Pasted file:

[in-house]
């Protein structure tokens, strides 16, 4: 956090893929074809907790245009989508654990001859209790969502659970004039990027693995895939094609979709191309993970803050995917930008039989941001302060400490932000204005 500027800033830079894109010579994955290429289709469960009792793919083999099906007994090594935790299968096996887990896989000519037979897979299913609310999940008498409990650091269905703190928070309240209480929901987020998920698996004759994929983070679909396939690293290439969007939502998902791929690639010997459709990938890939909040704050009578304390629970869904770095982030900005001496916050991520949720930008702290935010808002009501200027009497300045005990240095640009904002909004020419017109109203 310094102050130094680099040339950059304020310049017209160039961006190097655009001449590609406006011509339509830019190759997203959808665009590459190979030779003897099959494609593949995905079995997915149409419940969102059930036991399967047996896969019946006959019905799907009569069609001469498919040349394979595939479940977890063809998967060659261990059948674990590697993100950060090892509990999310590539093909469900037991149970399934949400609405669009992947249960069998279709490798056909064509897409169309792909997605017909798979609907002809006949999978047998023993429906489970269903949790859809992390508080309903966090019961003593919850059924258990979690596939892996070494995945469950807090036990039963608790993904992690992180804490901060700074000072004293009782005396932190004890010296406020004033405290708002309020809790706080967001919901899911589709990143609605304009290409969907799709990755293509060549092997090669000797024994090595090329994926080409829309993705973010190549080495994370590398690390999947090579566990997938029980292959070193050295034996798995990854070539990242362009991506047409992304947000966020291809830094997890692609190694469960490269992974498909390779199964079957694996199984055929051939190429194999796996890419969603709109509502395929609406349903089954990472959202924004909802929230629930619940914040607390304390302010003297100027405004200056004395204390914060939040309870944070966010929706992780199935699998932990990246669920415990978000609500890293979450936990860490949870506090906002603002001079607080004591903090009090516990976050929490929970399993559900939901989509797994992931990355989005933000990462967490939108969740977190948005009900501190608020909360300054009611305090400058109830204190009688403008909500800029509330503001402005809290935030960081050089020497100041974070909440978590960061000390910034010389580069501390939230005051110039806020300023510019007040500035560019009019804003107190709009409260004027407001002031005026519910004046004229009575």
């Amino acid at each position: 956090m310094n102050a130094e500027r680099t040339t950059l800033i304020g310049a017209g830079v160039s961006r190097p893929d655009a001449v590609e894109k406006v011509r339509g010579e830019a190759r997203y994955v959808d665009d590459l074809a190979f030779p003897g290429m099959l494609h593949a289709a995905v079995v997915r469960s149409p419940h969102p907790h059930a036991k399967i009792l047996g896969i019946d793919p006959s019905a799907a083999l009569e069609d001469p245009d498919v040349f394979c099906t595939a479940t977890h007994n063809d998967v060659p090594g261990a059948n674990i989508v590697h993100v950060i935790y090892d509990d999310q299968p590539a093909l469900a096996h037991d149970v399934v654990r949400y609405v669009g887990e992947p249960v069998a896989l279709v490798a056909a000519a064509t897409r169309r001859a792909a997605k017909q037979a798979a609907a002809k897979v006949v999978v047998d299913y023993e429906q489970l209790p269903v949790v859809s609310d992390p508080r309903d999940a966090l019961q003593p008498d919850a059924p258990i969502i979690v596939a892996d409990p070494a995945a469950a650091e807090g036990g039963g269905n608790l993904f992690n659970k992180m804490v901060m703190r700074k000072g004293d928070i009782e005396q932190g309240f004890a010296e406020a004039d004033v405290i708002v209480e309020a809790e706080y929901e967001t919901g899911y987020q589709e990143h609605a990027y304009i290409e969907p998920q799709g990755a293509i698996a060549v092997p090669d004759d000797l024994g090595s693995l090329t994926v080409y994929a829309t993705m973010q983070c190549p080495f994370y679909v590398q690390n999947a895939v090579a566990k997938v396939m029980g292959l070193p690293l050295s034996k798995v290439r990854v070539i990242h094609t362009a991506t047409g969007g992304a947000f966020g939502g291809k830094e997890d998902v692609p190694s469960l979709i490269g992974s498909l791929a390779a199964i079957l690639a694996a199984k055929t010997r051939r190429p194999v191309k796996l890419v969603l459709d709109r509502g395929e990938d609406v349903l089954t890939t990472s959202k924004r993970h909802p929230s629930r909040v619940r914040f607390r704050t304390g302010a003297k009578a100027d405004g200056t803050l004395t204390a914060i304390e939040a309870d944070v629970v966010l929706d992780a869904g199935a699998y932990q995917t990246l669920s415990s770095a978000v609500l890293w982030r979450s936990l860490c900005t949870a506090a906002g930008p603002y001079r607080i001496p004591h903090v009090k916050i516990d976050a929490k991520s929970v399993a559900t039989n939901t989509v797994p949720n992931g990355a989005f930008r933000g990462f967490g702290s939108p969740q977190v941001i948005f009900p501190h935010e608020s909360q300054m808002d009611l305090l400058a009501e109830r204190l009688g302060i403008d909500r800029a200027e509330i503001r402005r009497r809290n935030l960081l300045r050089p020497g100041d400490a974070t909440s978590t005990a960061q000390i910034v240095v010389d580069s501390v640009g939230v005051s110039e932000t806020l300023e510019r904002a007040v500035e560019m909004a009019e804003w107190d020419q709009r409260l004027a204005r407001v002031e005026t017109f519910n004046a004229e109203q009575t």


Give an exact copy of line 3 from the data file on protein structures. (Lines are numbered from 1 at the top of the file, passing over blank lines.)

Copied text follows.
């Amino acid at each position: 956090m310094n102050a130094e500027r680099t040339t950059l800033i304020g310049a017209g830079v160039s961006r190097p893929d655009a001449v590609e894109k406006v011509r339509g010579e830019a190759r997203y994955v959808d665009d590459l074809a190979f030779p003897g290429m099959l494609h593949a289709a995905v079995v997915r469960s149409p419940h969102p907790h059930a036991k399967i009792l047996g896969i019946d793919p006959s019905a799907a083999l009569e069609d001469p245009d498919v040349f394979c099906t595939a479940t977890h007994n063809d998967v060659p090594g261990a059948n674990i989508v590697h993100v950060i935790y090892d509990d999310q299968p590539a093909l469900a096996h037991d149970v399934v654990r949400y609405v669009g887990e992947p249960v069998a896989l279709v490798a056909a000519a064509t897409r169309r001859a792909a997605k017909q037979a798979a609907a002809k897979v006949v999978v047998d299913y023993e429906q489970l209790p269903v949790v859809s609310d992390p508080r309903d999940a966090l019961q003593p008498d919850a059924p258990i969502i979690v596939a892996d409990p070494a995945a469950a650091e807090g036990g039963g269905n608790l993904f992690n659970k992180m804490v901060m703190r700074k000072g004293d928070i009782e005396q932190g309240f004890a010296e406020a004039d004033v405290i708002v209480e309020a809790e706080y929901e967001t919901g899911y987020q589709e990143h609605a990027y304009i290409e969907p998920q799709g990755a293509i698996a060549v092997p090669d004759d000797l024994g090595s693995l090329t994926v080409y994929a829309t993705m973010q983070c190549p080495f994370y679909v590398q690390n999947a895939v090579a566990k997938v396939m029980g292959l070193p690293l050295s034996k798995v290439r990854v070539i990242h094609t362009a991506t047409g969007g992304a947000f966020g939502g291809k830094e997890d998902v692609p190694s469960l979709i490269g992974s498909l791929a390779a199964i079957l690639a694996a199984k055929t010997r051939r190429p194999v191309k796996l890419v969603l459709d709109r509502g395929e990938d609406v349903l089954t890939t990472s959202k924004r993970h909802p929230s629930r909040v619940r914040f607390r704050t304390g302010a003297k009578a100027d405004g200056t803050l004395t204390a914060i304390e939040a309870d944070v629970v966010l929706d992780a869904g199935a699998y932990q995917t990246l669920s415990s770095a978000v609500l890293w982030r979450s936990l860490c900005t949870a506090a906002g930008p603002y001079r607080i001496p004591h903090v009090k916050i516990d976050a929490k991520s929970v399993a559900t039989n939901t989509v797994p949720n992931g990355a989005f930008r933000g990462f967490g702290s939108p969740q977190v941001i948005f009900p501190h935010e608020s909360q300054m808002d009611l305090l400058a009501e109830r204190l009688g302060i403008d909500r800029a200027e509330i503001r402005r009497r809290n935030l960081l300045r050089p020497g100041d400490a974070t909440s978590t005990a960061q000390i910034v240095v010389d580069s501390v640009g939230v005051s110039e932000t806020l300023e510019r904002a007040v500035e560019m909004a009019e804003w107190d020419q709009r409260l004027a204005r407001v002031e005026t017109f519910n004046a004229e109203q009575t």